I felt like I had little to offer anyone, and that my few flaws were so deeply rooted in my being that I would never find the love and respect I need.

Sound like a relatable story?

If it does, that would be because most people feel this way when faced with the difficulties of dating.

It is difficult to meet the right person at the right time. But, it's reassuring to know that there are a lot of great people out there. You just have to find one of those great people who both think the timing is right, and that you are great, too.

That can be hard to find, but it's not impossible.

 

It's commendable that you value other people's time.

You already know that kping secrets and avoiding hard conversations certainly won't cultivate a meaningful relationship.

You should keep your timing more natural to you.

If your instincts tell you to learn more about a person before you would cobsider intimacy, listen.

If your instincts tell you sooner is better than later to get physical, go ahead and disclose.

 

Confidence, empathy, and being ready to answer questions helps. But I always recommend that if the pressure is high, and you find hope really riding on one person's response. It might be a good idea to try talking to several people, or having a couple of dates to work on before getting overly invested in one thing working out.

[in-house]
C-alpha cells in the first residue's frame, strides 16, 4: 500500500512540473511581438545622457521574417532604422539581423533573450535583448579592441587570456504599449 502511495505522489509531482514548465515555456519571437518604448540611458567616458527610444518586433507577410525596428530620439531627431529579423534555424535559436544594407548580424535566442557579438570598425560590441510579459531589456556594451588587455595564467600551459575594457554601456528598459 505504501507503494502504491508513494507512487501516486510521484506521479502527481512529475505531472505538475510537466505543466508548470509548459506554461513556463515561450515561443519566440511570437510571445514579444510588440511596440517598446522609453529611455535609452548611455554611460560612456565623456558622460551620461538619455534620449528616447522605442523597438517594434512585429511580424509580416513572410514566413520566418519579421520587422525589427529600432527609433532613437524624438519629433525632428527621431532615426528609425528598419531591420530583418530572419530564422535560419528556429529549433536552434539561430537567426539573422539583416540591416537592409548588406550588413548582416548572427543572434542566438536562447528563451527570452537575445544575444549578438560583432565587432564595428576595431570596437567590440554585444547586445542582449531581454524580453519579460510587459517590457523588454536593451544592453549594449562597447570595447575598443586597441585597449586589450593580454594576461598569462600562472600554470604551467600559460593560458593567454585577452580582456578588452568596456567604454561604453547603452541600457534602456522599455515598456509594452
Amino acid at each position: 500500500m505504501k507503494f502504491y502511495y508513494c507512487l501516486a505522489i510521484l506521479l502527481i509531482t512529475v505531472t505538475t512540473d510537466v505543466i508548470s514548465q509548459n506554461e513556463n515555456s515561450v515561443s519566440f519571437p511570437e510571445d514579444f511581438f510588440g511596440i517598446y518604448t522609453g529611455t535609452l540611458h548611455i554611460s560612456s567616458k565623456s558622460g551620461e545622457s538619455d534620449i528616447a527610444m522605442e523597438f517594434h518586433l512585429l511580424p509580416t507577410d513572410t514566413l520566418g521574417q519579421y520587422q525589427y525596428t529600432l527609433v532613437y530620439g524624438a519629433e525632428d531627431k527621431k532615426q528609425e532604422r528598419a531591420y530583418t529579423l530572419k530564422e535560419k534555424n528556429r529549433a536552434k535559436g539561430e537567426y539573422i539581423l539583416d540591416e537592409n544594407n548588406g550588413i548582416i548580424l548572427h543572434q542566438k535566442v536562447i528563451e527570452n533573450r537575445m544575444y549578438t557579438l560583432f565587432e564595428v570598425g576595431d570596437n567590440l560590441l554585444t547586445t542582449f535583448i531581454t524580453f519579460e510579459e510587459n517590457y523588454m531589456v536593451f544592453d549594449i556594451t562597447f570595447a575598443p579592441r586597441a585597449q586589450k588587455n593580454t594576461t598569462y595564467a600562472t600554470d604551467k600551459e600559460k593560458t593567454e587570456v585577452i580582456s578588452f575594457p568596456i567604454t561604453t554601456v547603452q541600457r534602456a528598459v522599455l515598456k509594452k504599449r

I'm not saying sleep with a bunch of people in rapid succession. But there is nothing wrong with juggling a couple of text convos or going on a few first dates before choosing who to break off and who to disclose to.

 

Personally, I found that when I felt the lowest and just wanted to go on a bunch of first dates to see who might actually honestly like a guy like me, I felt a lot of the pressure to be perfect fade. I also felt the investment in any one person fade to an appropriate level. Rather than putting one individual after another on a pedestal.

It especially made rejection easier to abaorb and bounce back from. Because at least some other person still thought I was worth their time.

 

It's not easy to do, but you have to treat dating as much like an evaluation of yourself as it is of others. You evaluate you independence from others' opinions about your worth. You test your ability to gauge another person's character. You guage your own preferences and needs.

 

It's better a question to ask, am I putting in too much hope with one person. Than to ask, am I right for this person.

It's better to ask, what do I need. Than to ask, what do they expect.

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Hi

@daisy215

 

I put a link to another thread where I and a few other people listed some of our disclosure experiences. I'm 40 and listed my experiences from about age 28-40 and was fascinated by the overall pattern I saw when I was done. Some of my observations were: 1) the person with the biggest issue about having herpes was ME! 2) My ability, skill, and comfort with disclosing vastly improved with each disclosure. 3) I wasted way too many years in fear- something I regret and hope others don't waste as many years.